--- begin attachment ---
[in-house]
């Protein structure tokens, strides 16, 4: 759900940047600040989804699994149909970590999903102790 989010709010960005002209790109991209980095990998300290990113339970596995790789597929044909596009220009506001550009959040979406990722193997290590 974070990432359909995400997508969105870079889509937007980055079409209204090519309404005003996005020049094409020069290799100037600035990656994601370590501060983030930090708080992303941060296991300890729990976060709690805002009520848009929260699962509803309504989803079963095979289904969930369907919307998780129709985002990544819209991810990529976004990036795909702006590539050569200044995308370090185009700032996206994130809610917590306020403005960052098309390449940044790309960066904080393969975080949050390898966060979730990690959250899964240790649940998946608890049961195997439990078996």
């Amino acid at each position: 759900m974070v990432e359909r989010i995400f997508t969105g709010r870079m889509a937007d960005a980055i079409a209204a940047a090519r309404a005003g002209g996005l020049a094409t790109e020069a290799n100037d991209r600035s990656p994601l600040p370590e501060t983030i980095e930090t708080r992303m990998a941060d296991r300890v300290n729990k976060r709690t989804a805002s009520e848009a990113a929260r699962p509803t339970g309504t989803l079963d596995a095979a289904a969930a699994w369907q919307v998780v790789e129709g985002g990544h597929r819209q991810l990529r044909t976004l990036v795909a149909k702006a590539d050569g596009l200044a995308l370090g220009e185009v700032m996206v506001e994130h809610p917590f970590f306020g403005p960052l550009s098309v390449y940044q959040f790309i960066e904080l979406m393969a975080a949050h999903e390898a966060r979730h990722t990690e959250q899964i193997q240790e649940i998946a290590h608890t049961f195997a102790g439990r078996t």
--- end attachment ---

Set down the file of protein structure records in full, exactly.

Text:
[in-house]
């Protein structure tokens, strides 16, 4: 759900940047600040989804699994149909970590999903102790 989010709010960005002209790109991209980095990998300290990113339970596995790789597929044909596009220009506001550009959040979406990722193997290590 974070990432359909995400997508969105870079889509937007980055079409209204090519309404005003996005020049094409020069290799100037600035990656994601370590501060983030930090708080992303941060296991300890729990976060709690805002009520848009929260699962509803309504989803079963095979289904969930369907919307998780129709985002990544819209991810990529976004990036795909702006590539050569200044995308370090185009700032996206994130809610917590306020403005960052098309390449940044790309960066904080393969975080949050390898966060979730990690959250899964240790649940998946608890049961195997439990078996």
């Amino acid at each position: 759900m974070v990432e359909r989010i995400f997508t969105g709010r870079m889509a937007d960005a980055i079409a209204a940047a090519r309404a005003g002209g996005l020049a094409t790109e020069a290799n100037d991209r600035s990656p994601l600040p370590e501060t983030i980095e930090t708080r992303m990998a941060d296991r300890v300290n729990k976060r709690t989804a805002s009520e848009a990113a929260r699962p509803t339970g309504t989803l079963d596995a095979a289904a969930a699994w369907q919307v998780v790789e129709g985002g990544h597929r819209q991810l990529r044909t976004l990036v795909a149909k702006a590539d050569g596009l200044a995308l370090g220009e185009v700032m996206v506001e994130h809610p917590f970590f306020g403005p960052l550009s098309v390449y940044q959040f790309i960066e904080l979406m393969a975080a949050h999903e390898a966060r979730h990722t990690e959250q899964i193997q240790e649940i998946a290590h608890t049961f195997a102790g439990r078996t």